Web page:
8 Dairy Foods That Are Low in Lactose

Medically Reviewed on 8/24/2022
8 Dairy Foods That Are Low in Lactose
Here are 8 foods that are low in lactose

Although dairy is an excellent source of vitamin D, calcium, and potassium, you may need to avoid some dairy products if you are lactose intolerant.

Many people with lactose intolerance, however, can consume up to 12 grams of lactose at a time without any symptoms, and not all dairy products are high in lactose.

Here are 8 foods that are low in lactose.

8 low-lactose dairy foods

1. Hard cheese

Cheese is made by infusing bacteria or acid into milk and then separating the resulting cheese curds from the whey. Because lactose in milk is contained in the whey, a large portion of it is eliminated during the cheese-making process.

However, the amount of lactose in cheese varies, and the cheeses with the lowest amounts are those that are aged the longest. This is because the bacteria in cheese break down some of the residual lactose, decreasing its concentration. The longer a cheese is aged, the more lactose the bacteria can break down. 

As a result, aged, hard cheeses are often low in lactose.

Table: Low-lactose vs. high-lactose cheese
Low-lactose cheese High-lactose cheese
Parmesan Soft cheeses, such as Brie or Camembert
Swiss Cottage cheese and mozzarella
Cheddar Cheese spreads

2. Yogurt with probiotics

If you are lactose intolerant, yogurt is typically easier to digest than milk. Most yogurt contains bacteria that can help break down lactose, reducing the amount of lactose your body needs to digest. 

Look for yogurt that is labeled “probiotic,” which means they contain live cultures of beneficial bacteria. Full-fat and strained yogurt, such as Greek yogurt, is also relatively low in lactose compared to low-fat yogurt.

3. Kefir

Kefir is traditionally made by combining kefir grains with milk. Kefir grains, such as yogurt, contain live cultures of bacteria that break down the lactose found in milk. As a result, when consumed in moderation, kefir may be less likely to cause unpleasant symptoms in people who are sensitive to lactose.

4. Heavy cream

Heavy cream is made from the fatty liquid that forms on the surface of the milk. Depending on the fat-to-milk ratio, different creams contain varying levels of fat.

Heavy cream is a high-fat product that has 37% fat and almost no sugar. Lactose levels are therefore relatively low, with about 0.5 grams in a tablespoon.

5. Goat milk

Goat milk is similar to cow milk in terms of nutrient content, but it has less than 10% lactose content. One cup of goat milk contains 9 grams of lactose, but one cup of cow milk contains 12 grams of lactose.

If you are mildly lactose intolerant, you may want to give goat milk a try.

6. Buttermilk

Buttermilk is often made from yogurt and water. Cultured buttermilk also contains bacteria that break down lactose, meaning that it is fairly low in lactose.

7. Low-lactose butter

Butter is a high-fat dairy product created by separating the solid fat and liquid components of cream or milk. Because the liquid half of milk, which contains lactose, is eliminated during processing, the final product is about 80% fat. Butter is therefore very low in lactose, with about 0.1 grams in 100 grams.

Lactose levels are even lower in fermented and clarified butter products, such as ghee, than in ordinary butter.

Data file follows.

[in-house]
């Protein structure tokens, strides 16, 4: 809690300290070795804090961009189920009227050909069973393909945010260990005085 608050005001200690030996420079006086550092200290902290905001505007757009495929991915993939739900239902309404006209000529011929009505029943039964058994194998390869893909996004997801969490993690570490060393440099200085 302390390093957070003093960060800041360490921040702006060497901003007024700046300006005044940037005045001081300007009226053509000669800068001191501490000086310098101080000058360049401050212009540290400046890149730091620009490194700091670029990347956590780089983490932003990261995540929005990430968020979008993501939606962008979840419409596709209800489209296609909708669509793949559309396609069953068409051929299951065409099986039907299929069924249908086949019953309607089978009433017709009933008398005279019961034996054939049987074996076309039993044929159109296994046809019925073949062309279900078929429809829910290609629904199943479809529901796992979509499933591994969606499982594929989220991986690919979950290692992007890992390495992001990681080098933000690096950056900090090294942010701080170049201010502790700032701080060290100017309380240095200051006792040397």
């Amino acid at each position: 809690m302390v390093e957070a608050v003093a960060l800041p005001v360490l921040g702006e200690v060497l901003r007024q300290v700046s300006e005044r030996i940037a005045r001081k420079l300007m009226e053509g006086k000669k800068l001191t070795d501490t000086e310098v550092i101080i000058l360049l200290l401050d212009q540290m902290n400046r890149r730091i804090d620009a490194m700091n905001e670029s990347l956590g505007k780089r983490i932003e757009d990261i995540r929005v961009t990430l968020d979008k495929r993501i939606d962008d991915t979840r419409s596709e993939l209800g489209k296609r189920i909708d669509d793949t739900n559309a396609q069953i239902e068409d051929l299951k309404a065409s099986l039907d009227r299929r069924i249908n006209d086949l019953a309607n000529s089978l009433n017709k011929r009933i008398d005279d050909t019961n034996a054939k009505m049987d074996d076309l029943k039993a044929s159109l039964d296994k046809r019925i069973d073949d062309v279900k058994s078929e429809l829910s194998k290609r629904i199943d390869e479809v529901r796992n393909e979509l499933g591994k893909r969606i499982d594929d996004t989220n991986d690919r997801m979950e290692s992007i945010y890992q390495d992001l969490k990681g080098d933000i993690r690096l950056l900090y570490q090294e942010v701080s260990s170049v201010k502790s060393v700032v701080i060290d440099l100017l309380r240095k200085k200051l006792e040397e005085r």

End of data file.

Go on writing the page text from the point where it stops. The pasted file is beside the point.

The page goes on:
8. Lactose-free milk

Lactose-free versions of dairy products are those that have been processed with lactase. Lactase is an enzyme that converts lactose into simpler sugars called galactose and glucose. While similar in nutritional profile, texture, and flavor to regular milk, lactose-free milk is completely free of lactose and therefore suitable for people who are lactose intolerant.

What are symptoms of lactose intolerance?

Lactose intolerance symptoms often appear 30 minutes to 2 hours after consuming dairy and may include:

What causes lactose intolerance?

Lactose intolerance occurs when you are unable to digest lactose due to a lack of lactase, which is an enzyme that breaks down lactose. Bacteria in the colon then break down undigested lactose, resulting in excess gas.

Risk factors for lactose intolerance include:

  • Age (risk increases with age)
  • Diseases of the small intestine
  • Ethnicity (higher risk in Africans, Asians, Hispanics, and Native Americans)
  • Injury to the small intestine (radiation to the abdomen)
  • Premature birth (lactase-producing cells develop late in the third trimester)

What are treatment options for lactose intolerance?

  • Dietary changes: While the amount of lactase produced by your body cannot be changed, dietary adjustments can affect the amount of lactose your body needs to break down. The gradual introduction of lactose-containing foods can allow the body to acclimatize to lactose with fewer symptoms.
  • Enzymes: Enzymes (in pill or liquid form) can be administered before consuming milk or milk products to help break down lactose and minimize symptoms.
  • Supplementation: Calcium supplements may be required to prevent calcium deficiency caused by a diet low in milk and dairy products.


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Medically Reviewed on 8/24/2022
Image Source: iStock image

Definition & Facts for Lactose Intolerance. https://www.niddk.nih.gov/health-information/digestive-diseases/lactose-intolerance/definition-facts

Lactose Intolerance. https://www.hopkinsmedicine.org/health/conditions-and-diseases/lactose-intolerance

Lactose Intolerance: 14 Ways to Still Love Dairy. https://www.webmd.com/digestive-disorders/ss/slideshow-dairy

5 Dairy Foods Low in Lactose. https://blog.ochsner.org/articles/5-dairy-foods-low-in-lactose

Lactose content of different foods. https://www.uptodate.com/contents/image?imageKey=PI%2F55938